I would personly go for WCF-EF approach if there is no need to view-edit data as SharePoint lists and if some data needs to be edited, viewed, then I would consider the transactional and performance considerations against SharePoint features and if SQL Server is needed more than SharePoint features than I would probably develop custom web parts as forms to view and edit data which then will provide the benefits of both worlds.

share|improve this answer
add comment

I agree with John, but since you need to use 2007 I would not use BDC. It was just too difficult to use for the lack of features. With 20 tables I would start considering the integration of several different types of technology. For the complex relational items I would plug them into a proper SQL database and surface them through the use of webparts/application pages or even Silverlight. For the flat sort of data or data that needs workflows you might consider adding them to lists or libraries. I'm not suggesting duplicating the data - but there is no reason that you cannot take data through an approval or some other wf driven process and then store it in the SQL database via a web service.

SharePoint gives you a ton of flexibility in this respect and you can use UI technologies like Silverlight and jQuery, too. If you could use SharePoint 2010 (even Foundation) you could use the BCS and have a more flexible manner to surface the data in SharePoint while it is still stored inside the SQL Database. Also, the relationality of SharePoint lists was improved substantially in 2010.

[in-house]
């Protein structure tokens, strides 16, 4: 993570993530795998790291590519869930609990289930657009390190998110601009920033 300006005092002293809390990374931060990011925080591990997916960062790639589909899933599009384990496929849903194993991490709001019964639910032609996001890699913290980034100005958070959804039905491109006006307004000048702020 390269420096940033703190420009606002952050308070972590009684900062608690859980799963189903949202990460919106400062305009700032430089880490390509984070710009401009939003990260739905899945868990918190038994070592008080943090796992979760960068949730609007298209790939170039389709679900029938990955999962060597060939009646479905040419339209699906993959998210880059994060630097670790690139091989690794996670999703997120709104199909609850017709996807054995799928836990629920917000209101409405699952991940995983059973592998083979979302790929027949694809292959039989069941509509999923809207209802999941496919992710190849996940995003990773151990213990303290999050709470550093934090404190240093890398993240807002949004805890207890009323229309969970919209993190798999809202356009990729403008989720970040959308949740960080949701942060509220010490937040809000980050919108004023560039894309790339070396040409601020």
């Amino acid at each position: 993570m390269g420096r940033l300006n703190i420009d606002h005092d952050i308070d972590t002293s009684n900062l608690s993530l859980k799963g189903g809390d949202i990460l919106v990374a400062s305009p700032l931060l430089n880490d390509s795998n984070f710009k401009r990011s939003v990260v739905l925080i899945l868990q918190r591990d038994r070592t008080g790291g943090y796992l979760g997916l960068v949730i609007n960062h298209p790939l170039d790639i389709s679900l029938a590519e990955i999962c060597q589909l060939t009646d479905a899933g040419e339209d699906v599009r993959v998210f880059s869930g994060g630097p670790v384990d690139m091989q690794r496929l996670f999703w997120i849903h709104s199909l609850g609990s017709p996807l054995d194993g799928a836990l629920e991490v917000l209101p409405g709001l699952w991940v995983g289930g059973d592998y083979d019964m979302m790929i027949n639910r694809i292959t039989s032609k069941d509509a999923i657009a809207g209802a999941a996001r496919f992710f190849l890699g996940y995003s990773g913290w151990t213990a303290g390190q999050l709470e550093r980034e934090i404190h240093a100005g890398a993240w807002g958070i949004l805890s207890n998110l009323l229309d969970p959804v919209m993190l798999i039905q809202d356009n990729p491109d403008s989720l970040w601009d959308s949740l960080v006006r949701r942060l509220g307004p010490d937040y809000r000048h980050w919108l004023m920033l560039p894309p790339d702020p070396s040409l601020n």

share|improve this answer
    
I like the 2010 Foundation suggestion. It's free, kind of and BCS is very powerful. –  Tom Resing Jun 26 '12 at 19:01
add comment

SharePoint lists aren't usually the best route to go for relational data like that. I would suggestion one of two routes:

1) Build the database in SQL and expose the data through custom SharePoint pages/web parts and/or through the Business Data Catalog

-or-

2) Build the database as an Access Web Database. This gives you the basic database and forms capabilities of Access but allows you to host it in SharePoint and have a web interface.

share|improve this answer
add comment

The factors in your plan make this a difficult decision. Even within SharePoint, there are many smaller technologies which can be chosen rightly and incorrectly. If you had SP 2010 at your disposal for development, I'd say go that route. Otherwise, bespoke. Maybe it's a good time to upgrade your intranet farm, or atleast ramp up a separate SP2010 server. My feeling is, with the proper decisions, you'd be able to configure a new SP2010 server (separate farm) and develop your app with BSC and forms well before you develop your bespoke app. (I've used this strategy before. Business leaders wanted PowerPivot Dashboards, but didn't want to upgrade the SP2007 farm. I can argue it was practical.)

Remember that SharePoint faciliates development to a point, and then hinders, imo.

share|improve this answer
add comment

Whatever solution you choose (they all have pros and cons), from my working experiences, using the correct pattern to uncouple the data storage layer and business layer is always a good idea.

If you (or your team) changes your mind in the middle of the project, an uncoupled data storage layer can be replaced with another one easily.

share|improve this answer
add comment

Your Answer

 
discard

By posting your answer, you agree to the privacy policy and terms of service.

Not the answer you're looking for? Browse other questions tagged or ask your own question.